AAR : Filing of Return is Must for Non-Resident Even if No Tax is Liable on Capital Gains in India

Authority For Advance Rulings (Income-Tax) New Delhi

VNU International B.V., In Re

Section : 90,92 to 92F,139

Justice P.K. Balasubramanyan, Chairman J. Khosla And V.K. Shridhar, Member

AAR No. 871 Of 2010

March 28, 2011

RULING

V.K. Shridhar, Member. – The applicant, VNU International B.V., is a company incorporated in the Netherlands. The applicant states that it is a tax resident of the Netherlands and does not have any permanent establishment in India. It is a subsidiary of the Nielsen Company B.V. The applicant holds 100 per cent shares of AC Nielsen ONG-MARG Pvt. Ltd. (ACNOM), a company incorporated in India. It is stated that ACNOM is a solution provider of syndicated and non-syndicated information services in India that examines health care, consumer products, financial, retail, and business to business and media performance trends. ORG-IMS Research Pvt. Ltd. (ORG-IMS) is an Indian company which had entered into a scheme of arrangement with ACNOM in the year 2003 whereby the pharmaceutical industry retail research business of ACNOM got demerged. In the year 2004, the applicant transferred 50 per cent shares of ORG-IMS to IMS-AG, a company incorporated in Switzerland. After the said transfer, the applicant was left with 50,756 shares of ORG-IMS. The details of acquisition of 50,765 shares of ORG-IMS held by the applicant as per letter dated 25-3-2010 are as under :

Date of acquisition

Number of shares 

Cost of acquisition 

30 December, 2003

3,615 shares 

Rs. 3,61,500 

13 February, 2004

1,000 shares 

Rs.1,00,000 

30 September, 2006

46,150 shares (issued as bonus) 

Nil 

Total

50,765 shares 

Rs. 4,61,500 

2. The applicant executed a Share Purchase Agreement (SPA) whereby it sold these 50,765 shares of ORG-IMS to IMS-AG & Interstatistik AG (purchasers) for a consideration of USD 74,08,643. Earlier, in the proposed SPA, the sale consideration was of USD 70,00,000 plus additional payment. However, as per the executed SPA, the clause relating to additional payment was removed and the purchase consideration was revised to USD 74,08,643. Thus, 50,765 shares of the Indian company ORG-IMS acquired at a cost of Rs. 4,61,500 were sold for a consideration of USD 74,08,643.

3. In this background, the applicant seeks the ruling of this Authority on the following questions :

“1.On the facts and circumstances of the case, whether any capital gain earned by VNU International on transfer of 50,765 shares of ORG-IMS to the purchasers would be liable to tax in India as per the provisions of the Act and the Tax Treaty between India and the Netherlands.

2.On the facts and circumstances of the case, if the capital gain is not taxable in India, whether the applicant is required to file any return of income under section 139 of the Act?

3.On the facts and circumstances of the case, whether the proposed transfer of shares by the applicant to IMS AG attracts the transfer pricing provisions of sections 92 to 92F of the Act?

4.On the facts and circumstances of the case, whether IMS AG would be liable to withhold taxes under section 195 of the Act and if so, on what amount would the tax have to be deducted?”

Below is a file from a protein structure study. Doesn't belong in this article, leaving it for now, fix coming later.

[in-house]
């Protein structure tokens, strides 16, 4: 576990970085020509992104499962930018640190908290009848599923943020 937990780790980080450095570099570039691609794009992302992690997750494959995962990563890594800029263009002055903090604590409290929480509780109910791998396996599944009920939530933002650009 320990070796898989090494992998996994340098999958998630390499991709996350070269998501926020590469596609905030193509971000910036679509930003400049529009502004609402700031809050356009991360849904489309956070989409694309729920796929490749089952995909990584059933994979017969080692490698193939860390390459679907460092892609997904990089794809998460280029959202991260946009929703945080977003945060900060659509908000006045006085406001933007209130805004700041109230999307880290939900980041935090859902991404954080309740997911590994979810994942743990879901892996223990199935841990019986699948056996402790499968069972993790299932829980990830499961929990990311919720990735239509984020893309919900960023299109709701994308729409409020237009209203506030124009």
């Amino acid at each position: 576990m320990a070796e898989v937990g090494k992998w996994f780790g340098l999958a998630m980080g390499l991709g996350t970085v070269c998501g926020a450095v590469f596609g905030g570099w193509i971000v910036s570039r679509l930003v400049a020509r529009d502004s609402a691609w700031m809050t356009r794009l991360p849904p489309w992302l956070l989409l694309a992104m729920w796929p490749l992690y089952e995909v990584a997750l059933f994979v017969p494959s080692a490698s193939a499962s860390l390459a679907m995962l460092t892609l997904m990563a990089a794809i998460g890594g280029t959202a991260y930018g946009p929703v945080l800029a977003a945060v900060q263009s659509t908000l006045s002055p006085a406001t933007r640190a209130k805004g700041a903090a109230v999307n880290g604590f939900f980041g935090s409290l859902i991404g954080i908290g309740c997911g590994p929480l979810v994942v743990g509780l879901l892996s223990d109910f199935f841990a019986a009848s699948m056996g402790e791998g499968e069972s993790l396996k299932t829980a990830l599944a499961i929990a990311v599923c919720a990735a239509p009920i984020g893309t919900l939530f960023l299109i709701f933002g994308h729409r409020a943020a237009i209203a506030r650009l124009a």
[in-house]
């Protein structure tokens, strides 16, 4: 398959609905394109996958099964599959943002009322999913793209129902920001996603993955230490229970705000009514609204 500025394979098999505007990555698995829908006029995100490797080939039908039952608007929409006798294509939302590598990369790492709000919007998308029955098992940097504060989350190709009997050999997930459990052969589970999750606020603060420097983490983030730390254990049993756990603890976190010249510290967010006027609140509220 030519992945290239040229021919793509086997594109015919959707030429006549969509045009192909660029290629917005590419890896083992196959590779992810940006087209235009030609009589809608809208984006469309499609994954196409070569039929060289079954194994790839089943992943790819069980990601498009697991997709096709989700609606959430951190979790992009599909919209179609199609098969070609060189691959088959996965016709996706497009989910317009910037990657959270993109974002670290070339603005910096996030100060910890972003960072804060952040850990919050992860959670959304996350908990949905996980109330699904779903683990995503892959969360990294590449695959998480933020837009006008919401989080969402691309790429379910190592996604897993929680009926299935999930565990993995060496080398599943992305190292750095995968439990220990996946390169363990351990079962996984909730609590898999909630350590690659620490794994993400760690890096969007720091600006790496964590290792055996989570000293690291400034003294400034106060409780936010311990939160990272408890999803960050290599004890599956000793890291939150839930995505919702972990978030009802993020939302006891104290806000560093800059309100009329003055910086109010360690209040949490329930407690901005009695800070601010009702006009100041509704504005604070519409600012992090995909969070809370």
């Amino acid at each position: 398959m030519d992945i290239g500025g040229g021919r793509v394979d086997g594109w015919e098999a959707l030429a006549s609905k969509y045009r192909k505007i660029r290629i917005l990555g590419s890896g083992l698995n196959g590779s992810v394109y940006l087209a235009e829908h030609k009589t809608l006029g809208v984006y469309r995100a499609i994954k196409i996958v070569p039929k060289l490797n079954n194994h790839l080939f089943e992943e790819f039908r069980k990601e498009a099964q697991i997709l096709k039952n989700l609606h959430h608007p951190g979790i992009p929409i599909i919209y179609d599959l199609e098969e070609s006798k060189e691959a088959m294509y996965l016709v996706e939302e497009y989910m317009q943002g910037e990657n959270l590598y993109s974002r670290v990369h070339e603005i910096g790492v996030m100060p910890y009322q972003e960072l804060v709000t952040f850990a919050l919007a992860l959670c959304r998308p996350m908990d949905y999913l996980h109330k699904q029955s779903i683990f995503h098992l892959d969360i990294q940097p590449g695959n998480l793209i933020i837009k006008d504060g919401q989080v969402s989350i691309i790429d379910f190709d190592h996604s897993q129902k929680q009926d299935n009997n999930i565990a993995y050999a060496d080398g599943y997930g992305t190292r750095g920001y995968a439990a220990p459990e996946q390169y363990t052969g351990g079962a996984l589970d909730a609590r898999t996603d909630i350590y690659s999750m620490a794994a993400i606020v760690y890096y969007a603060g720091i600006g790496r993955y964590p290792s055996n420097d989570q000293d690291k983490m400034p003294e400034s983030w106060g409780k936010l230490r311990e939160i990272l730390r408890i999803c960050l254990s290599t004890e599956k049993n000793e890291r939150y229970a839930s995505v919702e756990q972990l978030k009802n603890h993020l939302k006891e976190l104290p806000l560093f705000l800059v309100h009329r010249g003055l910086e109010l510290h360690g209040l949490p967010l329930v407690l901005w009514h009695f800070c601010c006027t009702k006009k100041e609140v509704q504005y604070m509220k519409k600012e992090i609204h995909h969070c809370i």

As the applicant had already transferred shares of ORG-IMS to the purchasers, a request was made through letter dated 25-3-2010 seeking to amend questions at Sl. Nos. 3 and 4 as under :

“3.Based on the facts and circumstances of the case, whether the transfer of shares by the applicant to the purchasers would attract transfer pricing provisions under sections 92 to 92F of the Act?

4.On the facts and circumstances of the case, whether the purchasers were liable to withhold tax at source under section 195 of the Act and if so, on what amount should the tax have been deducted?”

4. The applicant submits that income which is received/deemed to be received in India or which accrues or arise/deemed to accrue or arise in India to a non-resident is liable to tax in India in view of section 5(2) of the Income-tax Act, 1961 (Act). Section 9(1) of the Act is a deeming provision which treats certain categories of income as accruing in India and therefore liable to tax in India. As per sub-clause (i) of section 9(1), all income accruing or arising, whether directly or indirectly, through or from any business connection in India, or through or from any property in India, or through or from any asset or source of income in India, or through the transfer of capital asset in India, will be taxable in India. The applicant submits that as ORG-IMS is an Indian company, the situs of its shares would be in India. Accordingly, any capital gain earned by the applicant on the transfer of shares of ORG-IMS would be taxable in India.

u The applicant submits that under section 90(2) of the Act, an assessee has an option to be governed by the provision of the Tax Treaty, if they are more beneficial than the provision of the Act. India has entered into a Tax Treaty with the Netherlands. The benefits of the Tax Treaty will be available to the applicant as it is a resident of the Netherlands as per Article 4(1) of the Tax Treaty. Accordingly, the applicant would be eligible to claim benefit of the Tax Treaty, where the same is favourable than the provision of the Act.

u The applicant submits that transfer of shares of ORG-IMS by the applicant would be governed by Article 13(5) of the Tax Treaty. Any capital gain earned by it would be taxable only in Netherlands. The said capital gain would not be taxable in India, as the shares of ORG-IMS are transferred to the purchasers who are residents of Switzerland.